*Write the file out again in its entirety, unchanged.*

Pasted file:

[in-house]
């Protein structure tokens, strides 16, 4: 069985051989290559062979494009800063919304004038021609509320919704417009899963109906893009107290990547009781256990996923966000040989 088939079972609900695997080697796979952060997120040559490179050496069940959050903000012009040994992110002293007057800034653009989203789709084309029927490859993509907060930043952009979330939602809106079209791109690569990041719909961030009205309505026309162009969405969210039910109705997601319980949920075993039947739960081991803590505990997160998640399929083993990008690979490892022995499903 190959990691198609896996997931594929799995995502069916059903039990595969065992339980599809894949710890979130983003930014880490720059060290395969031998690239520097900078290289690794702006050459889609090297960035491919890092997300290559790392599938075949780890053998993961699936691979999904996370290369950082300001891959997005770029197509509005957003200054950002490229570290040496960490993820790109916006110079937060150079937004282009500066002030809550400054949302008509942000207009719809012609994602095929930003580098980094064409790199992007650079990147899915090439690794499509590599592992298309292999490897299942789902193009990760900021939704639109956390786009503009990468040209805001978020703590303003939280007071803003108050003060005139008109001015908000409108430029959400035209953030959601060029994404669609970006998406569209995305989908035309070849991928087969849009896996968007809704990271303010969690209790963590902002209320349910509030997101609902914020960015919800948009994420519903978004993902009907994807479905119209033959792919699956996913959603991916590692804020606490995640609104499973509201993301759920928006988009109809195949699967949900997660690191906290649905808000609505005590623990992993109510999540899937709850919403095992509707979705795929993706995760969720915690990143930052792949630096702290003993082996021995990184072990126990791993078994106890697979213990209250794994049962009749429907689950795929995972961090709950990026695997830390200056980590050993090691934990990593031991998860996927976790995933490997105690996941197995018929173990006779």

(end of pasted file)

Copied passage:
[in-house]
């Protein structure tokens, strides 16, 4: 069985051989290559062979494009800063919304004038021609509320919704417009899963109906893009107290990547009781256990996923966000040989 088939079972609900695997080697796979952060997120040559490179050496069940959050903000012009040994992110002293007057800034653009989203789709084309029927490859993509907060930043952009979330939602809106079209791109690569990041719909961030009205309505026309162009969405969210039910109705997601319980949920075993039947739960081991803590505990997160998640399929083993990008690979490892022995499903 190959990691198609896996997931594929799995995502069916059903039990595969065992339980599809894949710890979130983003930014880490720059060290395969031998690239520097900078290289690794702006050459889609090297960035491919890092997300290559790392599938075949780890053998993961699936691979999904996370290369950082300001891959997005770029197509509005957003200054950002490229570290040496960490993820790109916006110079937060150079937004282009500066002030809550400054949302008509942000207009719809012609994602095929930003580098980094064409790199992007650079990147899915090439690794499509590599592992298309292999490897299942789902193009990760900021939704639109956390786009503009990468040209805001978020703590303003939280007071803003108050003060005139008109001015908000409108430029959400035209953030959601060029994404669609970006998406569209995305989908035309070849991928087969849009896996968007809704990271303010969690209790963590902002209320349910509030997101609902914020960015919800948009994420519903978004993902009907994807479905119209033959792919699956996913959603991916590692804020606490995640609104499973509201993301759920928006988009109809195949699967949900997660690191906290649905808000609505005590623990992993109510999540899937709850919403095992509707979705795929993706995760969720915690990143930052792949630096702290003993082996021995990184072990126990791993078994106890697979213990209250794994049962009749429907689950795929995972961090709950990026695997830390200056980590050993090691934990990593031991998860996927976790995933490997105690996941197995018929173990006779």